The downside to using green cover crops is that it takes a lot of time and effort for a home gardener to remove them from the garden.
Plant Nitrogen-Fixing Plants
Some plants are considered nitrogen-fixing plants, which means that they’ll add nitrogen to your soil as they grow. The two main ones to add to your beds are beans and legumes.
Instead of absorbing the nitrogen from the soil, they fix the nutrients. So, consider growing beans and legumes where you previously grew nitrogen-hungry plants in the previous year. This is one reason that crop rotation is so vital and should be planned out for several years.
It’s also important to note that you should cut back or avoid fertilizing the garden beds or areas where you grew bean crops in the previous year. You might end up with too much nitrogen in the soil.
Mix Coffee Grounds in the Soil
Are you a coffee lover? Perhaps you have a friend who works at a coffee shop, and they might save you used grounds for free.
Coffee grounds are an excellent source of nitrogen. You can either add them to your compost pile or mix the grounds directly into your soil. It takes time for them to break down and release into the soil, but a bonus is that coffee grounds help to aerate the ground and improve drainage.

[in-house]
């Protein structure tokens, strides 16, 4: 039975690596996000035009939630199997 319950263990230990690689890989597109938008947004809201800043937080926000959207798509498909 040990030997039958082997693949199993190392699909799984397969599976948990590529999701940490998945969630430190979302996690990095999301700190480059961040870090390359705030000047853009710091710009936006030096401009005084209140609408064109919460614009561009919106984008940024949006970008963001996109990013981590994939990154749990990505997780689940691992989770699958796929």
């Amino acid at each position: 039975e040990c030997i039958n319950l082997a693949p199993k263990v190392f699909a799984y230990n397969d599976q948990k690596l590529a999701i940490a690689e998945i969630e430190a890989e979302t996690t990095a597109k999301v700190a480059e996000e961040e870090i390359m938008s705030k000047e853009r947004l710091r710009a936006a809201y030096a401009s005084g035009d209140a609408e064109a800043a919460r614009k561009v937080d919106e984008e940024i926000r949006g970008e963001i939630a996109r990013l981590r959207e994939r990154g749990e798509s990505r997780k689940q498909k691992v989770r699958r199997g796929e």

Use Fish Emulsion
Another nitrogen-rich fertilizer is called fish emulsion; it has an NPK ratio of 5:1:1. That means, while it does provide nitrogen to your plants, the dose isn’t high enough to burn your plants.
One benefit to using fish emulsion is that it also contains various other micronutrients that benefit your plants, such as:
Most garden centers sell fish emulsion in a concentrated form that needs to be mixed with water. The average ratio is 2-3 tablespoons of fish emulsion for every one gallon of water. Then, you pour it on the soil or spray the leaves of your plants.